Challenging economy demands firms to focus on their strengths

A recent Wall Street Journal piece on cutbacks in digital spending shook the confidence of many a Twitter user.

A recent Wall Street Journal piece on cutbacks in digital spending shook the confidence of many a Twitter user. The article tackled slashes in spending on experimental advertising online, citing the example of Chrysler, which will be cutting the percentage of overall budget it spends on “experimental ad buys” from 10% to 5%. A quick glance at the story might lead one to believe that Chrysler serves as a harbinger to an overall decline in digital initiatives. But that is very unlikely to be true. Even better for the readers of this column, the trends posited in the article is good news for PR professionals.

It is hardly surprising that in a tightening economic situation companies would rein in anything deemed “experimental.” For the purposes of the Journal piece, marketing tactics expected to feel the crunch included widgets, virtual worlds, and mobile ads. Though some agencies have interactive departments fully capable of creating campaigns in these worlds, those three tools do not fit the core strength of PR practitioners.

That is to say – no one should read this article and think that digital campaigns are going to fade away. Unless the economy gets so bad that consumers have to hock their computers, the public will still be spending way too much time online – reading blogs, looking at Web sites to find a job, and logging on to social networks.

Smart agencies have apprised their clients that everything is transitioning online. In fact, this piece provides good ammunition for a sensible low-cost, high-value social media campaign that trades on results-oriented tactics. Financial services firm? Why set up shop in a virtual world where results are murky when you can give your CEO a blog to talk directly to stakeholders about how the company is faring in tough economic times. Consumer packaged-goods company? Why take a chance on a widget that may get downloaded and remain dormant on one's desktop when you can invite a number of aficionado bloggers to visit your headquarters or speak to your VP of product development.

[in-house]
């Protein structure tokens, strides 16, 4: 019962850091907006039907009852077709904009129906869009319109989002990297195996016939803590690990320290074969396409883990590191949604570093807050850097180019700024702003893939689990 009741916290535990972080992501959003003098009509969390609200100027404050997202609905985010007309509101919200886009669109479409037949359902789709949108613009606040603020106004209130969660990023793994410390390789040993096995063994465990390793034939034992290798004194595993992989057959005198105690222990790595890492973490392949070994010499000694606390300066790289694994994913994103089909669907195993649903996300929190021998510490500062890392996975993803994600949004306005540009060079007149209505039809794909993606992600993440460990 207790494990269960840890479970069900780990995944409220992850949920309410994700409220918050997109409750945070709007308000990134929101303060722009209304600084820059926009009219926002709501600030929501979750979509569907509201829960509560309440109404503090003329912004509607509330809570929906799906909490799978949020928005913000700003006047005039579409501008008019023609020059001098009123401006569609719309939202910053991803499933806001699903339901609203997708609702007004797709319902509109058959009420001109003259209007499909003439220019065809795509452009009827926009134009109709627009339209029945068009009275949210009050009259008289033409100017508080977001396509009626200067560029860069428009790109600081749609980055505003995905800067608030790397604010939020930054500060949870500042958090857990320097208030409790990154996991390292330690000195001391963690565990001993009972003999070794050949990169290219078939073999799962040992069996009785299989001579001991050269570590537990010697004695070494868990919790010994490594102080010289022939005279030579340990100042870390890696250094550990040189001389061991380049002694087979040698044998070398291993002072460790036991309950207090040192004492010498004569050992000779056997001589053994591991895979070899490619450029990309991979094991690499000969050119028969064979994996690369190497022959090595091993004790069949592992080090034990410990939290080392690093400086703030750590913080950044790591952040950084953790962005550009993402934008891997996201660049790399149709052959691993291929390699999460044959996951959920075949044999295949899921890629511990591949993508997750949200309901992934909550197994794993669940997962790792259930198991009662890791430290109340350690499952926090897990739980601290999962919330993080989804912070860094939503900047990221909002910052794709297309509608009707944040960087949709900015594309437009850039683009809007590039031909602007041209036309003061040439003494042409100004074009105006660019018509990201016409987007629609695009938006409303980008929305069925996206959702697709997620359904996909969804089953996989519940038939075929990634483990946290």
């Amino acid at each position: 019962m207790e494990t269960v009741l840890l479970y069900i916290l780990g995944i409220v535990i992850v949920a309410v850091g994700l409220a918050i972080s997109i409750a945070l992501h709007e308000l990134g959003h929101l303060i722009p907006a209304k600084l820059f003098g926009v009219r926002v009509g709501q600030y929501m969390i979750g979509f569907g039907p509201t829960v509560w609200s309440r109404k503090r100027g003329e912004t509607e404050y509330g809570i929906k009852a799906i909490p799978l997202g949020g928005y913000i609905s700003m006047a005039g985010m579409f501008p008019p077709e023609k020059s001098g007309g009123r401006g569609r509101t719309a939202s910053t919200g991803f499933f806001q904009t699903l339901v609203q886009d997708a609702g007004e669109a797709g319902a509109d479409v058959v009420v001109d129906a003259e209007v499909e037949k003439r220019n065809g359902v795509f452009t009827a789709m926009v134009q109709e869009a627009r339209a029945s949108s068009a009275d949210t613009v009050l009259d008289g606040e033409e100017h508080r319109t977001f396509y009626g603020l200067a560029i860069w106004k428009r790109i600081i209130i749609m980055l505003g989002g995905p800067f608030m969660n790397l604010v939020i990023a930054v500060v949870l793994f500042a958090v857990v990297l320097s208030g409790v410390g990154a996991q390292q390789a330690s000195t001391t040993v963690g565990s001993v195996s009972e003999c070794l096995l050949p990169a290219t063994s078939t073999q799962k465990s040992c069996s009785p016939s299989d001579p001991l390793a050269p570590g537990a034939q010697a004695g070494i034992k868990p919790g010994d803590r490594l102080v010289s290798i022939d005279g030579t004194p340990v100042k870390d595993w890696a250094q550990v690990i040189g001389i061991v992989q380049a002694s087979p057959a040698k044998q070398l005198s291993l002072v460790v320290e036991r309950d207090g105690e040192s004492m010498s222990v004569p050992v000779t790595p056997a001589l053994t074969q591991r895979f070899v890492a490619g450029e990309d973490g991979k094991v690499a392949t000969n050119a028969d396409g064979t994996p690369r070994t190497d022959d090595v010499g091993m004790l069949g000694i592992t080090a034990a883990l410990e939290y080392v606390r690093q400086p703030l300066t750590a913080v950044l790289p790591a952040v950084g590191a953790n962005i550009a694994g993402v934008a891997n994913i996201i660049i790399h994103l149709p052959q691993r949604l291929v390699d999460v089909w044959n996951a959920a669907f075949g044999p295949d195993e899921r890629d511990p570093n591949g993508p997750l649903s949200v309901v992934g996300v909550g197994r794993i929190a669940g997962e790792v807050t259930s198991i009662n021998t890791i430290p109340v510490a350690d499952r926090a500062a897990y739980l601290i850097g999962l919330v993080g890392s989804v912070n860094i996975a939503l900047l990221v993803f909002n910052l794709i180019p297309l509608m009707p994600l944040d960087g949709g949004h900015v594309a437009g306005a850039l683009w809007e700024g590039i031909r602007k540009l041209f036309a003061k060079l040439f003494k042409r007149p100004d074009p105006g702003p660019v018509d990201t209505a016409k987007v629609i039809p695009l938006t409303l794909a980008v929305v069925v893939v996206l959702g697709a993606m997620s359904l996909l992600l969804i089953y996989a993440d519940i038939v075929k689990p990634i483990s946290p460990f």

In these heady digital times, agencies have understandably seen a grey middle area of marketing, and branched out to offer services targeted to a vast number of online opportunities. It's healthy for agencies to reach out of their comfort zone to offer more services to their clients. But we may very well be entering the era of retrenchment. In these tough financial times, firms will have to think long and hard about which services they excel at and which don't clearly mesh with their strongest skill sets.

We know that budget freezes and cuts are a good possibility in the ensuing months. Each marketing discipline will be making a strong case for the viability and importance of their services. Agencies with too many disparate offerings are more likely to find themselves on the wrong side of a budget cut. Agencies need to reiterate the same things they tell their clients. Focus on what you're good at, and nothing more.

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